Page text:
the Essence of Primordial Awareness.

Translated from the Tibetan by
Sharpa Tulku and Brian Beresford.

The commentary to The Jewel Rosary of a Bodhisattva

Homage to great compassion.
Homage to all spiritual masters.
Homage to the deities of devotion.

This short text by Atisha contains one hundred and eleven lines of advice in connection with the practice of thought transformation. It begins with obeisance to great compassion because this is the source of the many manifestations of a fully awakened being. The next obeisance to the spiritual masters implies that all inner development and experience is based upon devotion and confidence in the teachers of the path. This is the foundation for all successful spiritual practice. Both Naropa and his teacher Tilopa have said that without spiritual guidance there could be no fully awakened state. Lastly, obeisance is made to the deities of devotion (yidam). These are reflections of specific aspects of the awakened mind and are called upon when we wish to bring out these aspects in ourselves. For instance, when meditating to generate the conventional awakening mind, we should devote ourselves to Avalokiteshvara, the embodiment of compassion, and when meditating on emptiness, to Manjushri, the embodiment of intelligent awareness, or wisdom.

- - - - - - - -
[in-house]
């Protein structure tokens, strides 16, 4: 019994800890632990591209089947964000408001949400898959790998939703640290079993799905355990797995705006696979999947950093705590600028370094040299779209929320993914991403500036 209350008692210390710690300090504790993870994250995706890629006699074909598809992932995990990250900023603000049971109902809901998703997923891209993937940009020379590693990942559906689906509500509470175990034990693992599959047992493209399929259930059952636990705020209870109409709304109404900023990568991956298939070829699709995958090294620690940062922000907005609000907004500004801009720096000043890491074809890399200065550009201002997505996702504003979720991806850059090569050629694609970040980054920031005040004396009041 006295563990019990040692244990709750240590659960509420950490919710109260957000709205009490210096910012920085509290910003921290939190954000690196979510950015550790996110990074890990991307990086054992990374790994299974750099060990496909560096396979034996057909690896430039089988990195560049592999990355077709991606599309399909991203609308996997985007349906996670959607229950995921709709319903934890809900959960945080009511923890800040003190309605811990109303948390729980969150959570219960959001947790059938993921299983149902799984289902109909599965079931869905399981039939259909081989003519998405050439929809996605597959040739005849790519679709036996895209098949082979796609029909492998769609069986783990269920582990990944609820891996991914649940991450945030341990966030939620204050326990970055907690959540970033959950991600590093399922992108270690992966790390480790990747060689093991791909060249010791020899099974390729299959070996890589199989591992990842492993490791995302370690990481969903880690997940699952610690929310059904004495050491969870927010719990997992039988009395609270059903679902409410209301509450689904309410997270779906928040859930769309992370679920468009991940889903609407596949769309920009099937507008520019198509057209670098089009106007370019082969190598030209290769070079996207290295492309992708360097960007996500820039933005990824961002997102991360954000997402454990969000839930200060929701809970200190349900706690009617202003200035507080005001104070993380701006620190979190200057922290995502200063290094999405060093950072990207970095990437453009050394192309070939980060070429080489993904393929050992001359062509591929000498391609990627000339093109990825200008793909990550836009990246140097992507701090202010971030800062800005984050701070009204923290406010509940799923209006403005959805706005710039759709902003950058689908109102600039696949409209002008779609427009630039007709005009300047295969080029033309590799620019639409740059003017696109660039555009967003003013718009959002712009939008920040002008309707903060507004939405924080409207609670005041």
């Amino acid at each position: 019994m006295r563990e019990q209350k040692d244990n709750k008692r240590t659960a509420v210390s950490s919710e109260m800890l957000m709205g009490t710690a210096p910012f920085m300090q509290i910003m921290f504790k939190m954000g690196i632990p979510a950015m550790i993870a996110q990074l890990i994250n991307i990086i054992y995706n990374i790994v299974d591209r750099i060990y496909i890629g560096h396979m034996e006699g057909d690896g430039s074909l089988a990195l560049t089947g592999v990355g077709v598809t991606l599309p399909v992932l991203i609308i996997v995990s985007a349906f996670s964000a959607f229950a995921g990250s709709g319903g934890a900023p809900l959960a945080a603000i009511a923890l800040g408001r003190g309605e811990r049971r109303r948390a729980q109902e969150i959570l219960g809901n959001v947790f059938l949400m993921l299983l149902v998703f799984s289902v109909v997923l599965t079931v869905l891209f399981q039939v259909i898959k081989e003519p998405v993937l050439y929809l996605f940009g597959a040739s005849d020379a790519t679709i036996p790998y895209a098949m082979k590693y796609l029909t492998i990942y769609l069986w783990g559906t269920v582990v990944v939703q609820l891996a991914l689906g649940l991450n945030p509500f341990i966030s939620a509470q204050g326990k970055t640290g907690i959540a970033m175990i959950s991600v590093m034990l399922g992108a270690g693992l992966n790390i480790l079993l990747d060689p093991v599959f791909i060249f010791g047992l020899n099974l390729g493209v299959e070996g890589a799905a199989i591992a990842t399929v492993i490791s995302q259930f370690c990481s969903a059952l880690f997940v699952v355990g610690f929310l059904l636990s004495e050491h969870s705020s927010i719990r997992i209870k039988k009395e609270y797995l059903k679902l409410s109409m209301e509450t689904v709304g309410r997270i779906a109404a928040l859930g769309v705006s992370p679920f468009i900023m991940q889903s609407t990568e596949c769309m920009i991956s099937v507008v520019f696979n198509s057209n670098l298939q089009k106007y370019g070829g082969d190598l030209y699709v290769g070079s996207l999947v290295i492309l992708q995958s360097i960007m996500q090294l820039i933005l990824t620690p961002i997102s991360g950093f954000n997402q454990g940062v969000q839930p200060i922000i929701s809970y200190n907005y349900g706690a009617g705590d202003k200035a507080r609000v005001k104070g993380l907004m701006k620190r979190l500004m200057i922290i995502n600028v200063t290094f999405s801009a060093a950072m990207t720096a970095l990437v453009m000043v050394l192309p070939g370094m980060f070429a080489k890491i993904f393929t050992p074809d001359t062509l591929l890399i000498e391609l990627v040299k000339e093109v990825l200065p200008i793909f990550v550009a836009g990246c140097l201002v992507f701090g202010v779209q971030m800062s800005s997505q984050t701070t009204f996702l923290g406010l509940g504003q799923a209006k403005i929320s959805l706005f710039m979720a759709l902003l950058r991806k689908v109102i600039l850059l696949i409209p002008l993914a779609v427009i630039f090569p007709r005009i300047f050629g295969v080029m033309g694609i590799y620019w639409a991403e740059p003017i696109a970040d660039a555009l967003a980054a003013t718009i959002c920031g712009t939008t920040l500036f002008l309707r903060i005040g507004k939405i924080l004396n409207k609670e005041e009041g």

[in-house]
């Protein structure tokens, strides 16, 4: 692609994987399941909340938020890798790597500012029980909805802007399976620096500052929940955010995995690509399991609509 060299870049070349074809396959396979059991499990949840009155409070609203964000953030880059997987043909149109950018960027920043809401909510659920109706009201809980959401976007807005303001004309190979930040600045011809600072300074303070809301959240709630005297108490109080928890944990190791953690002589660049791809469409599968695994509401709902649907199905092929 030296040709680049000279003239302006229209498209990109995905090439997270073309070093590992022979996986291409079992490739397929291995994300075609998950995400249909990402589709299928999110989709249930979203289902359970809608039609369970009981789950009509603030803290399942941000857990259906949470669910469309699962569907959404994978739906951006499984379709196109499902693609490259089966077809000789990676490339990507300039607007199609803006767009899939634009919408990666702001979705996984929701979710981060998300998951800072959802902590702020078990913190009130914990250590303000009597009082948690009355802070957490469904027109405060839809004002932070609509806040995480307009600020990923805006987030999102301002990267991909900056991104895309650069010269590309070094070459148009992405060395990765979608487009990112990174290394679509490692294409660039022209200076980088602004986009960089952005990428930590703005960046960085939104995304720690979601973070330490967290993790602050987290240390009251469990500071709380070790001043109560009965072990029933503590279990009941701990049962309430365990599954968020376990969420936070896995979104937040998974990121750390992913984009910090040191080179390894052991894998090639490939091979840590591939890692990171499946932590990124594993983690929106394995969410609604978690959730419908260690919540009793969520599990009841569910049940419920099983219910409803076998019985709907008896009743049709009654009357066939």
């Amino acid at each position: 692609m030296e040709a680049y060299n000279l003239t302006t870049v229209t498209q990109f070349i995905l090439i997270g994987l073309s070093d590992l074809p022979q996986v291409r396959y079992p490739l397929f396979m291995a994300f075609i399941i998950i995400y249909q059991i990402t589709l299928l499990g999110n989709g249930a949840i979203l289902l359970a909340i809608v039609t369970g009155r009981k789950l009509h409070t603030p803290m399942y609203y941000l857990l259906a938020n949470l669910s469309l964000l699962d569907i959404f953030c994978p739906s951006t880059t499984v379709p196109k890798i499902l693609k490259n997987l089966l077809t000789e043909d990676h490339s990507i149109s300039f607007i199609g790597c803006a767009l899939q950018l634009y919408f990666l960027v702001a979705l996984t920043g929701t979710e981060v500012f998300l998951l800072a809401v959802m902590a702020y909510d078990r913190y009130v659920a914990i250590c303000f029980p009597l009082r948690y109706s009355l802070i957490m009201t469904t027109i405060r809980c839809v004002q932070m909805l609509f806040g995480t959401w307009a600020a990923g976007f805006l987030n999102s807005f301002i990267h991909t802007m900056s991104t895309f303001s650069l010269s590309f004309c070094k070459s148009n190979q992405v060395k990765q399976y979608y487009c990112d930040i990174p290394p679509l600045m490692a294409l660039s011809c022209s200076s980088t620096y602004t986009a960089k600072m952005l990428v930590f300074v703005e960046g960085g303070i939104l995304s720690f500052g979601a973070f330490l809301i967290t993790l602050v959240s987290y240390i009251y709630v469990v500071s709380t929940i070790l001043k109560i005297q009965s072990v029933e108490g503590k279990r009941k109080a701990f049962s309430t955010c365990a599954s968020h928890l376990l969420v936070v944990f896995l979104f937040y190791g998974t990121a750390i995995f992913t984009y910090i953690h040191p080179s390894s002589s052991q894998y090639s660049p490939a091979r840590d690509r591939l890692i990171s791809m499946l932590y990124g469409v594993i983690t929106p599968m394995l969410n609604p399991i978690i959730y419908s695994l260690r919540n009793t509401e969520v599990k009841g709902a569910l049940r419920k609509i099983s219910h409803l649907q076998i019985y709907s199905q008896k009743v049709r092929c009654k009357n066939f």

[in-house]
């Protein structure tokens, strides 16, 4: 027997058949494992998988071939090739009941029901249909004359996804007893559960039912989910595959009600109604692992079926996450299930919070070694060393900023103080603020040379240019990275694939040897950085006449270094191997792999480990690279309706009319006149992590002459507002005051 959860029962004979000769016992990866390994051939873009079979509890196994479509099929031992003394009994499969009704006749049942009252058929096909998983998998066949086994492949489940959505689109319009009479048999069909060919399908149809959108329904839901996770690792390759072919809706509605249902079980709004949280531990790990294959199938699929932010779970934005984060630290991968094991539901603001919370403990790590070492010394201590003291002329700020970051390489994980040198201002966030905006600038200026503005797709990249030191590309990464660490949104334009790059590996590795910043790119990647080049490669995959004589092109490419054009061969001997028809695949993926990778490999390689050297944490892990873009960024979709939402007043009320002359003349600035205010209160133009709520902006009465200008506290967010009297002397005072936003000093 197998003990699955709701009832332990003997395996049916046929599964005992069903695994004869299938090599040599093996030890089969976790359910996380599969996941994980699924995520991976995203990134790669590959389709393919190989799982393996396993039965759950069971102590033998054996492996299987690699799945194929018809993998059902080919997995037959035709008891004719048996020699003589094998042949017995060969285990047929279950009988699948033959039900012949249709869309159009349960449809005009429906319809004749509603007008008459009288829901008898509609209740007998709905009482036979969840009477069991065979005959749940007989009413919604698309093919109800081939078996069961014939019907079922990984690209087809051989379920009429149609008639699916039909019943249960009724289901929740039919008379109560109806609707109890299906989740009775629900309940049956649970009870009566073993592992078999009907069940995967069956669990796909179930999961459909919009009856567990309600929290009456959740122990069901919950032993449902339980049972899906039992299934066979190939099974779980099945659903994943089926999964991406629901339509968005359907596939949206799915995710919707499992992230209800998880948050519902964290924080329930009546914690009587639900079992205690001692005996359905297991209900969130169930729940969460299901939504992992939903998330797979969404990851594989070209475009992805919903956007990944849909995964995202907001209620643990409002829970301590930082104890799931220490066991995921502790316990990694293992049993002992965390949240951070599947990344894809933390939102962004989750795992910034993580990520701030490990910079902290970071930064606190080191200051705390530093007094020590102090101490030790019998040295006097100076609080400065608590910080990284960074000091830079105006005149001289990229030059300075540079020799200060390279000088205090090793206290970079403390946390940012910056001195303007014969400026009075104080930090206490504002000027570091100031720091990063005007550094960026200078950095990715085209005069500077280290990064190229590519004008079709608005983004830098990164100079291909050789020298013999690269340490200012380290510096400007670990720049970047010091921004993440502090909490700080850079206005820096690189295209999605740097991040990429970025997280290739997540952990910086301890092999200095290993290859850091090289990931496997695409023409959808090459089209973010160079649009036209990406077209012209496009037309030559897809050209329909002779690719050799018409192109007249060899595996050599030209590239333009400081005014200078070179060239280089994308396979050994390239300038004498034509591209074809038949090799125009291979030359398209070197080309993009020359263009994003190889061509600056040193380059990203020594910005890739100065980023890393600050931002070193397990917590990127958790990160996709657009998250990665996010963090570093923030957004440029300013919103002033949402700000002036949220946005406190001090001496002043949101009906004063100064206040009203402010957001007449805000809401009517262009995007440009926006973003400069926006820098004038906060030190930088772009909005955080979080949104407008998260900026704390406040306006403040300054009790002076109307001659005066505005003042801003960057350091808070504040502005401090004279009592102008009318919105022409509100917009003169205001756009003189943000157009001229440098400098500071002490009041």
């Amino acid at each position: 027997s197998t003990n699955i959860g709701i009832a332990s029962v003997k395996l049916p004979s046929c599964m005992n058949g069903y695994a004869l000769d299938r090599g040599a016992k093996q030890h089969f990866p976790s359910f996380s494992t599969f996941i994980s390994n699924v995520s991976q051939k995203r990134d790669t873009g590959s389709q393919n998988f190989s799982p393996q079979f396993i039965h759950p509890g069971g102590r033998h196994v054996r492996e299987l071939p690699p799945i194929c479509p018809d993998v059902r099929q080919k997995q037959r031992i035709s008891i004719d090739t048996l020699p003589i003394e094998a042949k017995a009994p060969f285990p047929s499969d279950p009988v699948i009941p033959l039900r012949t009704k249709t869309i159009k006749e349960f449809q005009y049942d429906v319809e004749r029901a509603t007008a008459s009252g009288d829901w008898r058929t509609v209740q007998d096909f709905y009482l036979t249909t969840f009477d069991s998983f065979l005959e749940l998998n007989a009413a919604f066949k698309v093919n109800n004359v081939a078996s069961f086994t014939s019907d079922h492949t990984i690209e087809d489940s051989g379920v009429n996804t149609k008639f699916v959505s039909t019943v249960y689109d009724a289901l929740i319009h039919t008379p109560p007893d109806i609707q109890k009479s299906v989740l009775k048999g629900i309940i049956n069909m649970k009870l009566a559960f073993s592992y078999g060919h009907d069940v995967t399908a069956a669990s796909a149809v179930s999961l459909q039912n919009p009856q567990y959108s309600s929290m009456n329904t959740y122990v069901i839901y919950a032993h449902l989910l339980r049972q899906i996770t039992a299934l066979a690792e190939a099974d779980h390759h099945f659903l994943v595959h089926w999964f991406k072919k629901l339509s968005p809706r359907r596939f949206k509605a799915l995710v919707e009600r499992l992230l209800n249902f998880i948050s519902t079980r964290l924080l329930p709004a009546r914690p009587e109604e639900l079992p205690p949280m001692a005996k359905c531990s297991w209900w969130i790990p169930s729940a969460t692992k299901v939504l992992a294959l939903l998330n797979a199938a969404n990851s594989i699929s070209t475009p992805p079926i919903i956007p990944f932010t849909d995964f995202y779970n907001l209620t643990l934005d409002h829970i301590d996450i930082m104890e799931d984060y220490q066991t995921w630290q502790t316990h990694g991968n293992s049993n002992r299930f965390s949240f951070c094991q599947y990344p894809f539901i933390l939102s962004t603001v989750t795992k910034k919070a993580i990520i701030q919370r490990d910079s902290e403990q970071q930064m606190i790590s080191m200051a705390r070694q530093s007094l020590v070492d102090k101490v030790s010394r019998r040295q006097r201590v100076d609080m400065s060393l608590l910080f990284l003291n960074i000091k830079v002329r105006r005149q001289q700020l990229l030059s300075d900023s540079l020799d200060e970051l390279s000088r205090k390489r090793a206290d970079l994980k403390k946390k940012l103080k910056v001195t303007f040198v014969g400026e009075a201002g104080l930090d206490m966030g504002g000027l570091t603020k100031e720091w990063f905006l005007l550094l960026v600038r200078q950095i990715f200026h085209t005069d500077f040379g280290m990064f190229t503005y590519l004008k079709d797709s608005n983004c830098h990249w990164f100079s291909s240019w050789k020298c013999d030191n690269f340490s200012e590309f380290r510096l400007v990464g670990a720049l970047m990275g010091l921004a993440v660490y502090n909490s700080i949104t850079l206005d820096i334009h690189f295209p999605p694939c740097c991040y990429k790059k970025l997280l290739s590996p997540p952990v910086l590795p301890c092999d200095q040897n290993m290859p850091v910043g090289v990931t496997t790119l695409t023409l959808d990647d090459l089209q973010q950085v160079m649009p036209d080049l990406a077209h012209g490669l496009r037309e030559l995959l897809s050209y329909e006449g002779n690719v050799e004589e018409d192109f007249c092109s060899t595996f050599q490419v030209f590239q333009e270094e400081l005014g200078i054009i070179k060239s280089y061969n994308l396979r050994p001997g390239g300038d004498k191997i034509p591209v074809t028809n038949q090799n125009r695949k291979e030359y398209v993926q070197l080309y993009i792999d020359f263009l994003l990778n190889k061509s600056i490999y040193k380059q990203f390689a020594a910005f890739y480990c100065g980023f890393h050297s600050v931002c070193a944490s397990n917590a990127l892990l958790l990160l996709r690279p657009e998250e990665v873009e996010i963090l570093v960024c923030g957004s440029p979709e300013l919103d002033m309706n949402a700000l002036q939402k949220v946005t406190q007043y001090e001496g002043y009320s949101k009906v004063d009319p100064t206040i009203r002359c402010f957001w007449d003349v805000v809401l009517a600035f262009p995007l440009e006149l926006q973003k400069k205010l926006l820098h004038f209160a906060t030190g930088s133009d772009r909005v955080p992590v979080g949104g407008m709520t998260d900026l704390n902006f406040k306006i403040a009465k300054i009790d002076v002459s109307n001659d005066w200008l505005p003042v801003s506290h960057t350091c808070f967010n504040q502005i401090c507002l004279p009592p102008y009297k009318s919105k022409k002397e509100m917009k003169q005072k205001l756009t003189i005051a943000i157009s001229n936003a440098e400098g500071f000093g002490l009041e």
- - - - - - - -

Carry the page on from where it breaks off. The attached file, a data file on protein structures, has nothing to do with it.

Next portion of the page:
Abandon all doubts and cherish exertion for
accomplishing the practice.

Whatever our object of meditation may be, we must learn about it thoroughly beforehand and eliminate any doubts we may have concerning the procedures. If our teacher says merely, “Meditate on emptiness,” and we leave without studying what was meant, we shall not know what to do. We may meditate by thinking about an empty room, having no clear idea what is being negated by emptiness. Thus, we must first learn about the meditation we wish to do and gain a precise intellectual understanding of it. Based on this, we shall eventually be able to transcend the intellectual level and meditate nonconceptually.